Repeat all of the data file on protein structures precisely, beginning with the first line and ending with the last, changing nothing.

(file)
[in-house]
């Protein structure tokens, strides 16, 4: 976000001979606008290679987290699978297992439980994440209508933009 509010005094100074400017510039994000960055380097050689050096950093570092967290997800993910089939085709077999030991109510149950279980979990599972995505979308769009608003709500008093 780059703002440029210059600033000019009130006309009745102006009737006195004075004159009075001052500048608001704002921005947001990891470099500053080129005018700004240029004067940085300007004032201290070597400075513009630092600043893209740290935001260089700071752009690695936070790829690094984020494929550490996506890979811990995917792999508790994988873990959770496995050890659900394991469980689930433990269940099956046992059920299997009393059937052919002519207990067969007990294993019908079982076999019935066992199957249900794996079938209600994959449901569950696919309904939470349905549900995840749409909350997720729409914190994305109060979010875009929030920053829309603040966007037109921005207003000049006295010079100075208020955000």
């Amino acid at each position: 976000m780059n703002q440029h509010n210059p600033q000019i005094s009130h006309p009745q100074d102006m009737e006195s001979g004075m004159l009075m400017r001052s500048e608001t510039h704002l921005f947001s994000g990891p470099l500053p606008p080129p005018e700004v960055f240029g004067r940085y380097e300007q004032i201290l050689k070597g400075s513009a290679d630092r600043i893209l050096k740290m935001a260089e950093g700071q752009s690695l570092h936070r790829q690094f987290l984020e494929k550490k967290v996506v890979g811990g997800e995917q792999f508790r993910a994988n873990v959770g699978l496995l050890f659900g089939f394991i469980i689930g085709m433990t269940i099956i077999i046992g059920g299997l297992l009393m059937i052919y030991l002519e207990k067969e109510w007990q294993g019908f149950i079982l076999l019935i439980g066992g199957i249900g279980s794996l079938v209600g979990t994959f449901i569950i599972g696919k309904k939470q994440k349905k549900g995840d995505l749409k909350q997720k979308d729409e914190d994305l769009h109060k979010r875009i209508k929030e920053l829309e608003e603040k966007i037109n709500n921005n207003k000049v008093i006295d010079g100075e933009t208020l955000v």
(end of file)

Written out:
[in-house]
């Protein structure tokens, strides 16, 4: 976000001979606008290679987290699978297992439980994440209508933009 509010005094100074400017510039994000960055380097050689050096950093570092967290997800993910089939085709077999030991109510149950279980979990599972995505979308769009608003709500008093 780059703002440029210059600033000019009130006309009745102006009737006195004075004159009075001052500048608001704002921005947001990891470099500053080129005018700004240029004067940085300007004032201290070597400075513009630092600043893209740290935001260089700071752009690695936070790829690094984020494929550490996506890979811990995917792999508790994988873990959770496995050890659900394991469980689930433990269940099956046992059920299997009393059937052919002519207990067969007990294993019908079982076999019935066992199957249900794996079938209600994959449901569950696919309904939470349905549900995840749409909350997720729409914190994305109060979010875009929030920053829309603040966007037109921005207003000049006295010079100075208020955000």
């Amino acid at each position: 976000m780059n703002q440029h509010n210059p600033q000019i005094s009130h006309p009745q100074d102006m009737e006195s001979g004075m004159l009075m400017r001052s500048e608001t510039h704002l921005f947001s994000g990891p470099l500053p606008p080129p005018e700004v960055f240029g004067r940085y380097e300007q004032i201290l050689k070597g400075s513009a290679d630092r600043i893209l050096k740290m935001a260089e950093g700071q752009s690695l570092h936070r790829q690094f987290l984020e494929k550490k967290v996506v890979g811990g997800e995917q792999f508790r993910a994988n873990v959770g699978l496995l050890f659900g089939f394991i469980i689930g085709m433990t269940i099956i077999i046992g059920g299997l297992l009393m059937i052919y030991l002519e207990k067969e109510w007990q294993g019908f149950i079982l076999l019935i439980g066992g199957i249900g279980s794996l079938v209600g979990t994959f449901i569950i599972g696919k309904k939470q994440k349905k549900g995840d995505l749409k909350q997720k979308d729409e914190d994305l769009h109060k979010r875009i209508k929030e920053l829309e608003e603040k966007i037109n709500n921005n207003k000049v008093i006295d010079g100075e933009t208020l955000v």